Autism and mental illness: offering support not stigma

I have wanted to write this post for a while but somebody contacted me with a concern and it spurred me into action. The concern the person raised related to some people in the autism community being discriminatory around mental illness, in particular psychosis. This topic is of key interest to me because I am an autistic person with schizophrenia (well technically schizoaffective disorder but few people outside of psychiatry know what that is!!) I have had a number of psychotic episodes and know that there is a lot of misinformation about the condition and definitely a lot of prejudice. While I haven’t faced a lot of prejudice within the autism community myself I know it is out there.

My previous blog with my former name was called ‘Jeanette Purkis All Things Autism and Mental Health’. I regularly had people pulling me up and telling me that autism is not a mental illness. I am actually aware of that fact. Autism is a neurological condition whereas mental illnesses relate to psychological issues (thinking and behaviour) and brain chemistry (neurotransmitters – things like serotonin and dopamine). The reason for the title of my earlier blog related not to me conflating autism and mental illness but to the fact that I am an autistic person with a mental illness. 

I sometimes have autistic people contact me and state that autistic people do not have mental illnesses. This seems to come from an almost elitist view that autistic people are ‘pure’ and mental illness somehow contaminates us. It is as if we are beyond mental illness. This is nonsense. Autistic people are actually more likely to develop a mental illness than allistic people. This is due to a range of factors including us experiencing trauma at high rates. There is research being done on prevalence of mental health issues among autistic people. Anecdotally, most of the autistic people I know have some kind of cooccurring mental illness.

In terms of schizophrenia, there are some unhelpful views among clinicians. For one this schizophrenia can be an incorrect diagnosis given instead of autism. I have been on antipsychotic medication for 25 years and I can attest that you wouldn’t want to take those medications if you didn’t need to! Misdiagnosis of schizophrenia instead of autism seems to happen more to men but can happen to other genders too. My schizophrenia diagnosis does seem to be correct but I had an issue with another unhelpful attitude among clinicians. A former psychiatrist who was treating me read a paper saying that autistic people could not have schizophrenia. The author of the paper had the idea that autism and schizophrenia were mutually exclusive. This meant that the doctor didn’t take my mental illness seriously. I asked to change one of my antipsychotic mediations and, because he thought I did not have a psychotic illness, he did the medication transition very quickly. Guess what? I had a major psychotic episode. Psychiatrists scare me because they have so much influence and power over people in their care. And I am fairly certain that autistic people can also have schizophrenia regardless of what some researcher thought!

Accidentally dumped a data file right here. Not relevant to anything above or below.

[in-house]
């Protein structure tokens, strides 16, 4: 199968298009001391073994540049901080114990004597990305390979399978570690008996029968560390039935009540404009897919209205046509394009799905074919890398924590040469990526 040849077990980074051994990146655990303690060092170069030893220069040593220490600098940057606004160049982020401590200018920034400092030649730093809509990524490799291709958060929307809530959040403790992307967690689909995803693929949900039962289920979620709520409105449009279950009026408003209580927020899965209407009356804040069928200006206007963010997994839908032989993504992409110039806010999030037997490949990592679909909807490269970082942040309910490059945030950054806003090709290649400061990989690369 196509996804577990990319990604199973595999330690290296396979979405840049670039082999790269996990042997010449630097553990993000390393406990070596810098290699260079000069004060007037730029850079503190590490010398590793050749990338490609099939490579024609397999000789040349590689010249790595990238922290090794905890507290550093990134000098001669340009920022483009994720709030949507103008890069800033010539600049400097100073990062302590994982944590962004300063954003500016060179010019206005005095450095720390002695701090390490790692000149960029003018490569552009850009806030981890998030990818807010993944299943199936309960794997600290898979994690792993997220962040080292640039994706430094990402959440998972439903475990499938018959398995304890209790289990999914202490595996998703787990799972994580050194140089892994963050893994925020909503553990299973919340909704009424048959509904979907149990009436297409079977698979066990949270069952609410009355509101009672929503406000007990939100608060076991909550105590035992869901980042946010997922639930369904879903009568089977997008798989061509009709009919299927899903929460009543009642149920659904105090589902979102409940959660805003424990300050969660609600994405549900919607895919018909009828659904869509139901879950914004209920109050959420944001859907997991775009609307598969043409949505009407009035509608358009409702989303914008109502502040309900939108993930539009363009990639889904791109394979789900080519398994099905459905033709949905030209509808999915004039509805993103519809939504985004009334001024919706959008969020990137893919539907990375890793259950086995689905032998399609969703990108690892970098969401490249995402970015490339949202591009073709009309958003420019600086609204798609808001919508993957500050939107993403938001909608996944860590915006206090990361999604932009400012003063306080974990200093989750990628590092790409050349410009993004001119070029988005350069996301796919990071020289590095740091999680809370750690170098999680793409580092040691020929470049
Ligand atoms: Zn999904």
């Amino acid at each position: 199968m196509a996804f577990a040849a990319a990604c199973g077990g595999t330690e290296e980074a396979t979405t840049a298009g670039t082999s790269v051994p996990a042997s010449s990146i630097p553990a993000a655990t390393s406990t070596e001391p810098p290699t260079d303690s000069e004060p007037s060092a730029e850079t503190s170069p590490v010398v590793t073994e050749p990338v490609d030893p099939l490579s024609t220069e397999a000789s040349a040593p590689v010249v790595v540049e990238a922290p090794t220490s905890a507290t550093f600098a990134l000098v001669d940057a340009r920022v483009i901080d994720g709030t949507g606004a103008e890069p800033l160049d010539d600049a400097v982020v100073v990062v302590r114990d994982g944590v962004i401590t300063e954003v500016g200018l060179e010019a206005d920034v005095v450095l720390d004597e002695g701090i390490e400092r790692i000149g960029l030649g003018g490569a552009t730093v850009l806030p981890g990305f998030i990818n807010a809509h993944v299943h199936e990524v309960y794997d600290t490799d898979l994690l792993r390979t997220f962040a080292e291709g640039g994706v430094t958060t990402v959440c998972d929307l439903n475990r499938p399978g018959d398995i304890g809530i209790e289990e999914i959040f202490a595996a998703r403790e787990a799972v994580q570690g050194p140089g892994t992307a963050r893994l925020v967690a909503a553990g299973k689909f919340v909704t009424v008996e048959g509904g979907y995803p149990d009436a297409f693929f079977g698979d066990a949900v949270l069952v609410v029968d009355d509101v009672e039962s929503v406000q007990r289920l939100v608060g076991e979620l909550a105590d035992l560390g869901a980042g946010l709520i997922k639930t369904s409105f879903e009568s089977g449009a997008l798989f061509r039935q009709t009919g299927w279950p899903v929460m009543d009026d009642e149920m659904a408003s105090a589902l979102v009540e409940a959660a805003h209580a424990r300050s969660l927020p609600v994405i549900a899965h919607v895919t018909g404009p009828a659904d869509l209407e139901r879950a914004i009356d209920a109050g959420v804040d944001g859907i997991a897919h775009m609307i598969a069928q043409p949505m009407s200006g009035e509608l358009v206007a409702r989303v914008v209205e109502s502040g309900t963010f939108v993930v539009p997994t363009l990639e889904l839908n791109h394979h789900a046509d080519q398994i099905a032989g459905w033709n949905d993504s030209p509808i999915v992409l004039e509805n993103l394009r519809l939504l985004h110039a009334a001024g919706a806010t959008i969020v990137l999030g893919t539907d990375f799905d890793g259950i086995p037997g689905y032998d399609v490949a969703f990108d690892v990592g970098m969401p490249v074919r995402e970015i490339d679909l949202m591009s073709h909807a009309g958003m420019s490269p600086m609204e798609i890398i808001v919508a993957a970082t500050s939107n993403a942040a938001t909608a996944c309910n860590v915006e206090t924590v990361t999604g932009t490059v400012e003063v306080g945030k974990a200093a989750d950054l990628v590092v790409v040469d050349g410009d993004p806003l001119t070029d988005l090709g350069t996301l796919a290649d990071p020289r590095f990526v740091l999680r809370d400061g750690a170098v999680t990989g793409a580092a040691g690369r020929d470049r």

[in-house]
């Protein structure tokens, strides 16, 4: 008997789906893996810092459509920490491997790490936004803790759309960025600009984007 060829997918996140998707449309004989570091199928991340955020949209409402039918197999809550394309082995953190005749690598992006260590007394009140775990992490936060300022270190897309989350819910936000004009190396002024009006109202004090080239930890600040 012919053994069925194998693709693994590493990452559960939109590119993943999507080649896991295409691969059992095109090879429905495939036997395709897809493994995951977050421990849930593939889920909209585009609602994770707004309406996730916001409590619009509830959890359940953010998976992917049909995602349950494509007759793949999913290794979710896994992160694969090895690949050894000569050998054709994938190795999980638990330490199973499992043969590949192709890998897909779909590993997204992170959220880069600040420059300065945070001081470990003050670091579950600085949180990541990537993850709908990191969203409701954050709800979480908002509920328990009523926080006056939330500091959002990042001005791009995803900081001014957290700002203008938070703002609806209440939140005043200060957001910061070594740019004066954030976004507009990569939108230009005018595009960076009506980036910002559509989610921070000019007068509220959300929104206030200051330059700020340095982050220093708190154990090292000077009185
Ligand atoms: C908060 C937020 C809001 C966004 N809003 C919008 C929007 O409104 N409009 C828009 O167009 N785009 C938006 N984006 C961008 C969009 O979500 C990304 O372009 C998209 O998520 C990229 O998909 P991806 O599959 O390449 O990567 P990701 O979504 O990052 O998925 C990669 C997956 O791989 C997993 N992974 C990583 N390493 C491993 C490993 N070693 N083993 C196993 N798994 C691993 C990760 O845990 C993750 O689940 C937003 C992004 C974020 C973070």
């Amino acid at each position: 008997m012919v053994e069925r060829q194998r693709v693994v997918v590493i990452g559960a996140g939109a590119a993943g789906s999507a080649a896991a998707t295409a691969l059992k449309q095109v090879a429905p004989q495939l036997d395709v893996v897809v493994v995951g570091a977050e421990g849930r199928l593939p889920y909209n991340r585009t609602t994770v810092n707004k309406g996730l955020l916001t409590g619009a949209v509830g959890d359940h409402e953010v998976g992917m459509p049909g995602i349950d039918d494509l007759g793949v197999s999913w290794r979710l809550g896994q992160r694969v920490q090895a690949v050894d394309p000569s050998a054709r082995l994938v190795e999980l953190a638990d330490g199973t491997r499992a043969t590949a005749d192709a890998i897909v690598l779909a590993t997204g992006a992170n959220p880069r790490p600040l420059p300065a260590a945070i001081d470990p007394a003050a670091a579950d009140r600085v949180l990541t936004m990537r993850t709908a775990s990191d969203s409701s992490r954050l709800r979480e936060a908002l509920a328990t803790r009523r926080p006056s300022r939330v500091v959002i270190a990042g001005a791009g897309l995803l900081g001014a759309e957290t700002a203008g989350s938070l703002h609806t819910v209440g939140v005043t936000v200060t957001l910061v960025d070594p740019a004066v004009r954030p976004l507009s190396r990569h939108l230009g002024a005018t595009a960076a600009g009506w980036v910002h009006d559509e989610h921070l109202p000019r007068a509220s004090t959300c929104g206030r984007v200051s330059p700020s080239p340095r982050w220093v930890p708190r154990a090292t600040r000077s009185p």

Stigma is a big issue for people with psychotic illness. Even the word psychosis is mistakenly used to describe someone who is violent. I cringe every time I hear a character in popular culture described as psychotic when what is meant is that they are violent or unpredictable. Psychosis doesn’t necessarily equate to violence. It is a mental state where reality doesn’t make sense. People might get paranoid thoughts or think strange and frightening things. Many people experiences voices, often saying threatening things. In my case I hear people insulting me and saying mean things and I also hear my name being called when in fact it isn’t. I also see things – often ghosts or distortions of real objects. I have intrusive thoughts where I am commanded by a will that is not my own to do some action which I really don’t want to – often related to self-harm. Psychosis involves inhabiting a sort of alternate and usually very scary universe. It is more a reason to support a person than to judge them. 

A lot of the stigma I experience as a person with schizoaffective disorder comes from myself. It took me seven years to accept I was autistic but my mental health diagnosis is 25 years old and I still haven’t accepted it properly. This stigma is probably based in the stigma society has but it makes my life very challenging. On Monday I am starting on an anti-psychotic medication called Clozapine. This is a pretty heavy duty medication and only has one use – treating treatment-resistant schizophrenia. Anticipating the new meds is causing me to face up to some of my self-stigma and it is hard. Nobody deserves stigma. I know I don’t. For autistic people with mental illness life can be extra challenging and there is no need for additional discrimination from people within our community. I want to see a world where people don’t contact me concerned about being discriminated against due to their mental illness. An illness is a reason for support and understanding not for discrimination and stigma. Those of us in the autism community also face stigma and discrimination which I hope helps us to demonstrate that support and understanding to those with a mental illness amongst us.

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2 thoughts on “Autism and mental illness: offering support not stigma

  1. So well put and explained. Thank you. I hope the new medication works and that you can get back to the valuable supportive work you do for the autistic community (and hopefully to a new feline friend).

    Liked by 1 person

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